Hannaford Supermarkets is responding to the tight labor market and the wishes of its employees by implementing a paid parental leave policy for all workers who average at least 30 hours per week on the job.

The policy, which will take effect Sunday, offers six weeks of leave at full pay to all new parents during the first year following the birth, adoption or legal placement of a child. To be eligible, employees must have worked an average of 30 or more hours per week at Hannaford for at least a full year.

Hannaford Supermarkets is offering six weeks of paid parental leave to employees starting next week. The company, Maine’s second-largest employer, said it is responding to employee feedback and hoping the policy will help it attract and retain employees. Shawn Patrick Ouellette/Staff Photographer

With nearly 10,000 employees in the state, Hannaford is Maine’s second-largest employer after health care system MaineHealth. Hannaford said that, based on a rough estimate, at least half of its workforce will be eligible immediately for the paid parental leave benefit.

Most paid parental leave policies in the retail industry only apply to full-time workers, although the required number of hours per week varies by employer. Walmart, for example, offers six weeks of paid parental leave to its full-time workers, which the company generally defines as those averaging at least 34 hours per week on the job.

Walmart, Maine’s third-largest employer, began offering paid parental leave in February 2018. Retailer L.L. Bean, Maine’s fifth-largest employer, implemented a similar paid parental leave policy in January 2018. Like at Hannaford, L.L. Bean’s policy also applies to all year-round employees working at least 30 hours per week.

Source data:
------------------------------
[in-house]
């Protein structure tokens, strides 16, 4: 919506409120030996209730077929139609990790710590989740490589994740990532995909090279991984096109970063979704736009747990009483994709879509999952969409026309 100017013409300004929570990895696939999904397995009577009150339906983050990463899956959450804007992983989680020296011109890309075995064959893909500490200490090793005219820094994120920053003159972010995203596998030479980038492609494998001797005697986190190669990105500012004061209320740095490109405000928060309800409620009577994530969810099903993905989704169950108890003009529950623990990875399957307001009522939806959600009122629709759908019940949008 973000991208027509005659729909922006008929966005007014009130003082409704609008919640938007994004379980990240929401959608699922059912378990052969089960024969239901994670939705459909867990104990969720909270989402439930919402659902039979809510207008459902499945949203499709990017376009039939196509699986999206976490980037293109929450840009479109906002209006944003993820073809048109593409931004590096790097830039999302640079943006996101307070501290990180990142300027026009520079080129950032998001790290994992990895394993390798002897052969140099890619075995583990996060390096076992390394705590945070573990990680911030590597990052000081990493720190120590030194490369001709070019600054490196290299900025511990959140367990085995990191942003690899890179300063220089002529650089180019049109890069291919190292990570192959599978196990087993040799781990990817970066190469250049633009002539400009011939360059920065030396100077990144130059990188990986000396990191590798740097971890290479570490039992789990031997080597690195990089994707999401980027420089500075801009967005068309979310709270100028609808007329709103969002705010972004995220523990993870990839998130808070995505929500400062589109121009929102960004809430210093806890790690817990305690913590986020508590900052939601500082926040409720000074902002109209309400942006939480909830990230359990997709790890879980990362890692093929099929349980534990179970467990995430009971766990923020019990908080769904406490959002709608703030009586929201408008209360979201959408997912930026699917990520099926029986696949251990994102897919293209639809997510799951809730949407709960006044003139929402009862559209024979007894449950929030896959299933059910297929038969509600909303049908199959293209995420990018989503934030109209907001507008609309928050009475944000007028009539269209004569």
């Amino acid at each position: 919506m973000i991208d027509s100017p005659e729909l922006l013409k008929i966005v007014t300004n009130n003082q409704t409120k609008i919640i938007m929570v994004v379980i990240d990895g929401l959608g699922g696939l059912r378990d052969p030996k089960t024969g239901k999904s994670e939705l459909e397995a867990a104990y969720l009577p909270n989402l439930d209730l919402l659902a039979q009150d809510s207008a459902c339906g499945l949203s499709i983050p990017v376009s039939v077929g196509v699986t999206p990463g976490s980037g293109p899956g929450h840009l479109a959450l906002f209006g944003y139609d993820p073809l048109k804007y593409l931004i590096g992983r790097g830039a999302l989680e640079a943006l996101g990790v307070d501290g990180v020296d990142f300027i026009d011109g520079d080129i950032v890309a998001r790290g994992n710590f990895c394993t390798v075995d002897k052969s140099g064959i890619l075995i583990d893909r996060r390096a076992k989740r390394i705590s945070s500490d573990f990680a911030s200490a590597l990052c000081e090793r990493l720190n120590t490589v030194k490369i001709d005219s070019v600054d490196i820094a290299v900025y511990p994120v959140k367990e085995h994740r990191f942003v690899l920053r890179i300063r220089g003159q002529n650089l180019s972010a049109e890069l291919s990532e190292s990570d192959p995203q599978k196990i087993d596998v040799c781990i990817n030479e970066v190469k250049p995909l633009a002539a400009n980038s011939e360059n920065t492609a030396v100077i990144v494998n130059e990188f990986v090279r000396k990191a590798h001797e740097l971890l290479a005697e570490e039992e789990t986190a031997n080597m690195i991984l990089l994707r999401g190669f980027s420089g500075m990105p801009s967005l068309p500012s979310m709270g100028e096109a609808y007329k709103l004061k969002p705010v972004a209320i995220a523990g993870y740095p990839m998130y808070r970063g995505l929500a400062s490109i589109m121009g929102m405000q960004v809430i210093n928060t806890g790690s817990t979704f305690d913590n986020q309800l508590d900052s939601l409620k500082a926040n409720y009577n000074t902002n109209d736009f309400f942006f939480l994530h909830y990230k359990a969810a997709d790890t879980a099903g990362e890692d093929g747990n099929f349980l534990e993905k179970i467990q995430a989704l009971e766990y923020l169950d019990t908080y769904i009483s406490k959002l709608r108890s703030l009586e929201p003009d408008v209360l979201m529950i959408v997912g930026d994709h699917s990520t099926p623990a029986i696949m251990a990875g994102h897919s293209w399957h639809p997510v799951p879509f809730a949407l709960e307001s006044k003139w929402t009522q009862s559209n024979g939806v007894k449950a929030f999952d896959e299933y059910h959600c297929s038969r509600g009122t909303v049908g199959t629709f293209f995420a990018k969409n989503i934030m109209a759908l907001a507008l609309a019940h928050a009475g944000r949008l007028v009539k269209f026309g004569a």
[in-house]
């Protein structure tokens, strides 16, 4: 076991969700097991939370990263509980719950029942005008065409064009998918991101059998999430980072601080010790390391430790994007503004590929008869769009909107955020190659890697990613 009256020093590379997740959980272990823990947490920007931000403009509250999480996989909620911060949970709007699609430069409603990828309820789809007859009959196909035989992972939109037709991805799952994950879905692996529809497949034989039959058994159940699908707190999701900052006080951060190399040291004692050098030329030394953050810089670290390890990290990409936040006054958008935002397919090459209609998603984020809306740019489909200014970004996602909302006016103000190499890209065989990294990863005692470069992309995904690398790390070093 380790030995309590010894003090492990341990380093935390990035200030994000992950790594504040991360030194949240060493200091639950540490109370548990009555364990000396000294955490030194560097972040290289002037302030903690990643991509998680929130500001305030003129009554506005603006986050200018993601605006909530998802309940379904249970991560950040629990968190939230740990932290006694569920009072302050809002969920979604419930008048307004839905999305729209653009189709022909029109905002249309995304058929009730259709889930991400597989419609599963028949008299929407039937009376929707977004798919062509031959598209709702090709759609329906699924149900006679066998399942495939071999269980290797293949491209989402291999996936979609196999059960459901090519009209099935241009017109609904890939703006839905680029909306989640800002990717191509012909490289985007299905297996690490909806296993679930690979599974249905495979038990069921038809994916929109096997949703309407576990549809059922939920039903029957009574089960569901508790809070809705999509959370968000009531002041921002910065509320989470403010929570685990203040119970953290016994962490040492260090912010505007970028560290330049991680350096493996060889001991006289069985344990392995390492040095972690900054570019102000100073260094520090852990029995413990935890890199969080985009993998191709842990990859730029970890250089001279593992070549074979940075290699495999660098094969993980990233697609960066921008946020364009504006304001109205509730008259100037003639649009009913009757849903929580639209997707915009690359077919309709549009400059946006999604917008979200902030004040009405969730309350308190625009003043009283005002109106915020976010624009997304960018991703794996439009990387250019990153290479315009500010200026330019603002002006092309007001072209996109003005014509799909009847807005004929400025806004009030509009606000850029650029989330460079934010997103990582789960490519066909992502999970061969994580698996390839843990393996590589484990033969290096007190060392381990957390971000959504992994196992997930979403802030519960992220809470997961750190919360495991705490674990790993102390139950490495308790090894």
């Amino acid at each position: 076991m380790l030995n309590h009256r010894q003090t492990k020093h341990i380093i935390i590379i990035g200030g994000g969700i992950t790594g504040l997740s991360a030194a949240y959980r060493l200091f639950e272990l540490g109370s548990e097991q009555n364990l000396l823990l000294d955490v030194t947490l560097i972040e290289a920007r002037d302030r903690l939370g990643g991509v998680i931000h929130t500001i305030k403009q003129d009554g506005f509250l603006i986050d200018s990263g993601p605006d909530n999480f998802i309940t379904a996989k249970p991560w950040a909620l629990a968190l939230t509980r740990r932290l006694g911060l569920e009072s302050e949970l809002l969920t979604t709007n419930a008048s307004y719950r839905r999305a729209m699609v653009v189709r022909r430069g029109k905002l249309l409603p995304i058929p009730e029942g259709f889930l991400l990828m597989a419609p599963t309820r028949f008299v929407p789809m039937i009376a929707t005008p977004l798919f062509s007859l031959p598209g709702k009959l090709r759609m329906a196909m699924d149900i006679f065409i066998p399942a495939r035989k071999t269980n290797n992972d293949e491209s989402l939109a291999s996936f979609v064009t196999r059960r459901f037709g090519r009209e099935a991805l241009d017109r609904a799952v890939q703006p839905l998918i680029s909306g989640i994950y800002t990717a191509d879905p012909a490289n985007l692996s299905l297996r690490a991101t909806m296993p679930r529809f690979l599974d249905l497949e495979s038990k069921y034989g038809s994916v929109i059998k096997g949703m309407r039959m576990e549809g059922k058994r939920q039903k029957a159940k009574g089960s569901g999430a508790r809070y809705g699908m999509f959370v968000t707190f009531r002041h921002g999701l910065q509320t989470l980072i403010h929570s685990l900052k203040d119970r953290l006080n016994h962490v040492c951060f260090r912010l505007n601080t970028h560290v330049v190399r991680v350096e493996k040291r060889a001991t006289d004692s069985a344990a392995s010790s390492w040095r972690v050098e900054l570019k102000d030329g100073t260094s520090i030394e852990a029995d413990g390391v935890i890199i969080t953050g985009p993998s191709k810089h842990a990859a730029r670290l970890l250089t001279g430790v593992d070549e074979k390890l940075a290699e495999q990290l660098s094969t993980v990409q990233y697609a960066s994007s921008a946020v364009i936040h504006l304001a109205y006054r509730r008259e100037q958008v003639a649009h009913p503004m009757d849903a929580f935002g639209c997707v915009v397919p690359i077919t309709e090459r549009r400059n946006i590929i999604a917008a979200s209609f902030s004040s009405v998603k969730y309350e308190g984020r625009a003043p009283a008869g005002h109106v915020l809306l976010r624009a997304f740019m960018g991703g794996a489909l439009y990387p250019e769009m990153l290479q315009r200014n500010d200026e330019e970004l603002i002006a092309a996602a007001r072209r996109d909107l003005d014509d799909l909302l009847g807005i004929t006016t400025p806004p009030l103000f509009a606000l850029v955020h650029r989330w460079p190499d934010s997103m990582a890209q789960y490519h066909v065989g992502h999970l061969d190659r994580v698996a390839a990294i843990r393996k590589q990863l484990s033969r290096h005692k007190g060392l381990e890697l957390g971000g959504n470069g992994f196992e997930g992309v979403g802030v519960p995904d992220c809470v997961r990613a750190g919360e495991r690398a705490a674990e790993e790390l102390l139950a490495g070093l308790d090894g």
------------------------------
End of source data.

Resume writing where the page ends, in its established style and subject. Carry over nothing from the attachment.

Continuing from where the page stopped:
Hannaford Vice President of Human Resources Margo Peffer said the supermarket chain is responding to a recent employee survey that generated “strong feedback from associates” who wanted a paid leave policy covering all new parents, regardless of their gender or gender identity.


“A really strong theme that came out of that feedback is that they would appreciate more support,” Peffer said. “There’s a lot of working parents out there, and they would appreciate more support in terms of parental leave. There were some local dads in there, as well, that have said, ‘Hey, I really take pride in being a parent, as well,’ and we really haven’t in the past offered anything to non-birthing parents.”

Like most employers in Maine, Hannaford has faced challenges attracting and retaining employees as a result of the state’s stagnant workforce and an unprecedented period of extremely low unemployment. Maine’s unemployment rate has been below 4 percent for 43 consecutive months, the longest period on record.

Peffer said Hannaford’s strategy to overcome the workforce challenge is to create employee policies that are as flexible and inclusive as possible. The idea is that once employees have a chance to learn about Hannaford’s positive work environment and policies, they will see the value in working there compared with other jobs that offer similar pay, she said.

“Unemployment has been really low, which has put a lot of pressure on our ability to attract talent, and what we’re really trying to focus on is creating that inclusive environment inside of the store,” Peffer said. “We want to make sure we live up to what it means to be an inclusive employer, day in and day out, and how we extend our care and support to our associates is really important to us.”

According to a 2018 employee absence and disability management survey by New York-based consulting firm Mercer, at least 40 percent of employers nationwide now offer paid parental leave to non-birthing parents, up from 25 percent in 2015.

Other large employers in Maine that have implemented paid parental leave policies in recent years include Wex Inc. and Unum Group.

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